Moshe-Mordechai van Zuiden
Moshe-Mordechai van Zuiden
Psychology, Medicine, Science, Politics, Oppression, Integrity, Philosophy, Jews -- For those who like their news and truths frank and sharp

The Aroma of Purim

The Talmud tells us that the name Mordechai means: pleasant smell. Queen Esther had a second name: Hadass-ah (Esther 2:7). Hadass is Hebrew for myrtle, famous for its nice scent. Esther is related to lehastir – to hide – in the Book of Esther G-d’s hand is hidden. (The Talmud, Chullin 139b, relates that G-d is hidden here as Source of the Salvation, based on Deuteronomy 31:18, that however uses the same concealment to say that Punishment comes when G-d’s Presence seems hidden to us.)

Even the seemingly lowest of the righteous in the Book of Esther has smell in his name: Harbonah (Esther 7:9) – the same letters as Reiach Boneh – the scent of building [of the gallows]. The Midrash (Esther Rabbah 10:9) says that he was the Prophet Elijah.

Why would the names of the main Jewish players in the Purim story be connected to great smell?

The above mentioned myrtle is a symbol for the righteous (Talmud, Megilla 13a based on Zechariah 1:8). (Just seeing them makes you want to be like them.)

Sinning may involve all the senses but smelling. Smell is this untouched pure place from where we connect with the world around us and from where repentance may be build (daily prayers, Yom Kippur). It’s the least material sense, the most esoteric, but the supernatural of it is still hidden – the story of Purim.

G-d likes the odor of our sacrifices and there is even one (the incense) that is all about smell, but human olfaction is hardly mentioned in the Torah or the whole of the Hebrew Bible.

Eve saw that the forbidden tree was tasty (Genesis 3:6). Most of our taste is given by our nose (that’s why we don’t taste much when our nose is stuffed), so this “seeing” was referring to smelling. (The Torah did not want to openly connect something so holy to sinning. We should guard our eyes more than our nose.)

In Tenach, smelling was mostly popular around the first Jews. Isaac smelled the difference between his two sons. Or, so he thought (Genesis 27:27). Jacob always had his nose in a book (Genesis 25:27), but he became a worthy leader by stepping into the world, waking up and smelling the coffee. His greatest love was for a woman named Rachel (Genesis 29:18), a contraction for: G-dly smell (Reiach Ei’l). (Of course he did not kiss her at first sight (Genesis 29:11); he kissed her scent!) The leader of his twelve sons, her firstborn son Joseph, went down to sort out Egypt in a spice caravan (Genesis 37:25). The Egyptians were disgusted with Jewish food (Genesis 43:32). That’s most of it by far.

I don’t want to bloody anyone’s nose, but wicked people seem jealous of Jews’ propensity for virtue (we put their noses out of joint), and so depict us with big noses, trying to make fun of our great predilection for righteousness.

When people have drunk a bit too much alcohol, they are called in Hebrew mevusam: intoxicated, quite similar (Samech – Seen) to the Hebrew letters in word bosem, parfume.

In short: Follow your nose and have a Happy Purim!

About the Author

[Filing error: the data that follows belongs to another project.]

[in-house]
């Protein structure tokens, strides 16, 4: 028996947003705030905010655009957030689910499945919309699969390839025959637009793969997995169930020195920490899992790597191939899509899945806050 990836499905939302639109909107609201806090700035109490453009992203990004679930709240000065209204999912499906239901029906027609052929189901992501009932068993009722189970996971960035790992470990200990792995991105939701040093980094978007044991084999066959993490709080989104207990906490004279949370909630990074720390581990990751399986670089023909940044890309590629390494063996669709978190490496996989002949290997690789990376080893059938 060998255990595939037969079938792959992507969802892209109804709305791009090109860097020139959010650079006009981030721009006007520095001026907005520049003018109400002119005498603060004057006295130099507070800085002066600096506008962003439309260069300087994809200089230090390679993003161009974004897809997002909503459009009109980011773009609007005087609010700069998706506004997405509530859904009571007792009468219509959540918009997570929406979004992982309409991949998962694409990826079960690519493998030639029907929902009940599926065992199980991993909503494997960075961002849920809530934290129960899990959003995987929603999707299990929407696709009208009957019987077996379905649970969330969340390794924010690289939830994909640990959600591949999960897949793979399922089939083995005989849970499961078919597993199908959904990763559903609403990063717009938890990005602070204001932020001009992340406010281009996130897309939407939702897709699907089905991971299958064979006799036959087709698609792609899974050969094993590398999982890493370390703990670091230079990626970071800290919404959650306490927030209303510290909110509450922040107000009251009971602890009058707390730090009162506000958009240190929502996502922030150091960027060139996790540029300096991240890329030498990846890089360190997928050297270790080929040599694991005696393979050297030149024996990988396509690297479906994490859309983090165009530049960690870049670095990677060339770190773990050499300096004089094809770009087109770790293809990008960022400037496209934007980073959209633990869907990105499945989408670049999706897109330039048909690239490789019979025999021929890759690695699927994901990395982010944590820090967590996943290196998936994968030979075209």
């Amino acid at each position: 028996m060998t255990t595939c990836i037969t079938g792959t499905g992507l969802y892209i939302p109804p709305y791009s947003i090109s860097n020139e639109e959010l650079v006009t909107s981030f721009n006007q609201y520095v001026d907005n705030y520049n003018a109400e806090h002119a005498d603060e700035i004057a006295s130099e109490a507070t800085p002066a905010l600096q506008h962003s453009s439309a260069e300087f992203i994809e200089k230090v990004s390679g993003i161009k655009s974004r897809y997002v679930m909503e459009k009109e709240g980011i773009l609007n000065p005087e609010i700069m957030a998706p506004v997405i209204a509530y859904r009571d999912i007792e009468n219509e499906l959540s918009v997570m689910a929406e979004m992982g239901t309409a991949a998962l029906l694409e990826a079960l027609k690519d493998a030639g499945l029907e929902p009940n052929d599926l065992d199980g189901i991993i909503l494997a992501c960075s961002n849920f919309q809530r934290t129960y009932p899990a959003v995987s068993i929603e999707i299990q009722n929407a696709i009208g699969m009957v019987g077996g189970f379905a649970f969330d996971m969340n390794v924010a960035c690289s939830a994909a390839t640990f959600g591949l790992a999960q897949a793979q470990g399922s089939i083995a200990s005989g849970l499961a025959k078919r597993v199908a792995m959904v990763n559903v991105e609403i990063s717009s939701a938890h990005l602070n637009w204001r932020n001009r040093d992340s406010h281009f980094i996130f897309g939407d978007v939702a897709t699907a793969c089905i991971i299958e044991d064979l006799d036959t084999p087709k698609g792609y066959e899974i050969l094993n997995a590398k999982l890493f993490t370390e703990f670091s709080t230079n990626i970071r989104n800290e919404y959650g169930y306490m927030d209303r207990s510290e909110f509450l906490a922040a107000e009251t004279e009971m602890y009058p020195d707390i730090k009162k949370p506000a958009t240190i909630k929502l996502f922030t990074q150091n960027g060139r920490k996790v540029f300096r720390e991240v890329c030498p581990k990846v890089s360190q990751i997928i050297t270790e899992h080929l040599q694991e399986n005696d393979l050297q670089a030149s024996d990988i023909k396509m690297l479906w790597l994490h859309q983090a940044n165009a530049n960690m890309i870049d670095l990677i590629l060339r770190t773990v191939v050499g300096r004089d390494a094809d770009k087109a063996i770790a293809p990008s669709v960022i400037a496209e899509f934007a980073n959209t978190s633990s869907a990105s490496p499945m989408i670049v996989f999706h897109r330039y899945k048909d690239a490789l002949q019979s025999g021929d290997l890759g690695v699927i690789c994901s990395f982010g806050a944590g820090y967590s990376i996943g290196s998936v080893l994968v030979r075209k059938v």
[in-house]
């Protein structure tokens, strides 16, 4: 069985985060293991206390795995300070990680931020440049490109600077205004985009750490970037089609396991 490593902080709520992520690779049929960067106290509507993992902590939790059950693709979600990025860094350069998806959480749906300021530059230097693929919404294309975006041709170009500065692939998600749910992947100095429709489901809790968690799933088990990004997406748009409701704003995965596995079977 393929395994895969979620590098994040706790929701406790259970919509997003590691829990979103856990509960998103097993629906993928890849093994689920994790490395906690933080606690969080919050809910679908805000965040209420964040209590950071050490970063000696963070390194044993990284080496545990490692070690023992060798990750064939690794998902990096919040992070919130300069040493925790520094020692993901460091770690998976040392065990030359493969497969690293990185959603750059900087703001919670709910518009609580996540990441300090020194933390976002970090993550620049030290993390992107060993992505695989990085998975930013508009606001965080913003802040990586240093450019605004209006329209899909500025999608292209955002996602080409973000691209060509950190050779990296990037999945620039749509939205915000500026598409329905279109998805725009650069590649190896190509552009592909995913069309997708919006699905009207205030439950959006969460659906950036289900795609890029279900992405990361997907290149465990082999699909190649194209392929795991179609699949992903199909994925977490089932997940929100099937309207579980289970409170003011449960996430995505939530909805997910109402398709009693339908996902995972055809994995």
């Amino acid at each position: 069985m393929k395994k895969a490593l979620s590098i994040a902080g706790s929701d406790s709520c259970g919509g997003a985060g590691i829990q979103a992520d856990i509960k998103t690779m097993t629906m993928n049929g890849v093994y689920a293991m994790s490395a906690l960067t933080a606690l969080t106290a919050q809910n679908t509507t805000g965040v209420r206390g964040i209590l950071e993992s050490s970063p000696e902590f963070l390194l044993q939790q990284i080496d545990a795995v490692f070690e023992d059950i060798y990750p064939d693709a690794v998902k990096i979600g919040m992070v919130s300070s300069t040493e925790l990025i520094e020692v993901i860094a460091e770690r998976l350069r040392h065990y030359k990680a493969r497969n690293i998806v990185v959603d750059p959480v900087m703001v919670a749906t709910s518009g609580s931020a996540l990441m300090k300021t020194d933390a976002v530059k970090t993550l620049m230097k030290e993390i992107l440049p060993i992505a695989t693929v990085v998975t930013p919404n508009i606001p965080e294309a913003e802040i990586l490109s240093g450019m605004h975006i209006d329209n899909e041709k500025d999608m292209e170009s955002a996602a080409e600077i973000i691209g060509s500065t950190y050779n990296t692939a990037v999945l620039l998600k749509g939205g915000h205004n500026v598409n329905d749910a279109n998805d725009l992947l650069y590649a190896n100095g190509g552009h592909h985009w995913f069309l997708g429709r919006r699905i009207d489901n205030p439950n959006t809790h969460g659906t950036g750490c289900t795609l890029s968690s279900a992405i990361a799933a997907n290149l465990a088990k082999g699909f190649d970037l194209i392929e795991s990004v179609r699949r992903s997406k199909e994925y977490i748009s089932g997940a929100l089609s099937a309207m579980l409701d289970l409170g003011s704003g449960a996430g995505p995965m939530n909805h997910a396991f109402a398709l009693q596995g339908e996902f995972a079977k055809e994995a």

MM is a prolific and creative writer and thinker, previously a daily blog contributor to the TOI. He often makes his readers laugh, mad, or assume he's nuts—close to perfect blogging. As a frontier thinker, he sees things many don't yet. He's half a prophet. Half. Let's not exaggerate. He doesn't believe that people observe and think in a vacuum. He, therefore, wanted a broad bio that readers interested can track a bit what (lack of) backgrounds, experiences, and educations contribute to his visions. * This year, he will prioritize getting his unpublished books published rather than just blog posts. Next year, he hopes to focus on activism against human extinction. To find less-recent posts on a subject XXX among his over 1400 archived ones, go to the right-top corner of a Times of Israel page, click on the search icon and search "zuiden, XXX". One can find a second, wilder blog, to which one may subscribe, here: or by clicking on the globe icon next to his picture on top. * Like most of his readers, he believes in being friendly, respectful, and loyal. However, if you think those are his absolute top priorities, you might end up disappointed. His first loyalty is to the truth. He will try to stay within the limits of democratic and Jewish law, but he won't lie to support opinions or people when don't deserve that. (Yet, we all make honest mistakes, which is just fine and does not justify losing support.) He admits that he sometimes exaggerates to make a point, which could have him come across as nasty, while in actuality, he's quite a lovely person to interact with. He holds - how Dutch - that a strong opinion doesn't imply intolerance of other views. * Sometimes he's misunderstood because his wide and diverse field of vision seldomly fits any specialist's box. But that's exactly what some love about him. He has written a lot about Psychology (including Sexuality and Abuse), Medicine (including physical immortality), Science (including basic statistics), Politics (Israel, the US, and the Netherlands, Activism - more than leftwing or rightwing, he hopes to highlight reality), Oppression and Liberation (intersectionally, for young people, the elderly, non-Whites, women, workers, Jews, LGBTQIA+, foreigners and anyone else who's dehumanized or exploited), Integrity, Philosophy, Jews (Judaism, Zionism, Holocaust and Jewish Liberation), the Climate Crisis, Ecology and Veganism, Affairs from the news, or the Torah Portion of the Week, or new insights that suddenly befell him. * Chronologically, his most influential teachers are his parents, Nico (natan) van Zuiden and Betty (beisye) Nieweg, Wim Kan, Mozart, Harvey Jackins, Marshal Rosenberg, Reb Shlomo Carlebach, and, lehavdil bein chayim lechayim, Rabbi Dr. Natan Lopes Cardozo, Rav Zev Leff, and Rav Meir Lubin. This short list doesn't mean to disrespect others who taught him a lot or a little. * He hopes that his words will inspire and inform, and disturb the comfortable and comfort the disturbed. He aims to bring a fresh perspective rather than harp on the obvious and familiar. When he can, he loves to write encyclopedic overviews. He doesn't expect his readers to agree. Rather, original minds should be disputed. In short, his main political positions are among others: anti-Trumpism, for Zionism, Intersectionality, non-violence, anti those who abuse democratic liberties, anti the fake ME peace process, for original-Orthodoxy, pro-Science, pro-Free Will, anti-blaming-the-victim, and for down-to-earth, classical optimism, and happiness. Read his blog on how he attempts to bridge any tensions between those ideas or fields. * He is a fetal survivor of the pharmaceutical industry (, born in 1953 to his parents who were Dutch-Jewish Holocaust survivors who met in the largest concentration camp in the Netherlands, Westerbork. He grew up a humble listener. It took him decades to become a speaker too, and decades more to admit to being a genius. But his humility was his to keep. And so was his honesty. Bullies and con artists almost instantaneously envy and hate him. He hopes to bring new things and not just preach to the choir. * He holds a BA in medicine (University of Amsterdam) – is half a doctor. He practices Re-evaluation Co-counseling since 1977, is not an official teacher anymore, and became a friendly, powerful therapist. He became a social activist, became religious, made Aliyah, and raised three wonderful kids. Previously, for decades, he was known to the Jerusalem Post readers as a frequent letter writer. For a couple of years, he was active in hasbara to the Dutch-speaking public. He wrote an unpublished tome about Jewish Free Will. He's a strict vegan since 2008. He's an Orthodox Jew but not a rabbi. * His writing has been made possible by an allowance for second-generation Holocaust survivors from the Netherlands. It has been his dream since he was 38 to try to make a difference by teaching through writing. He had three times 9-out-of-10 for Dutch at his high school finals but is spending his days communicating in English and Hebrew - how ironic. G-d must have a fine sense of humor. In case you wonder - yes, he is a bit dyslectic. If you're a native English speaker and wonder why you should read from people whose English is only their second language, consider the advantage of having an original peek outside of your cultural bubble. * To send any personal reaction to him, scroll to the top of the blog post and click Contact Me.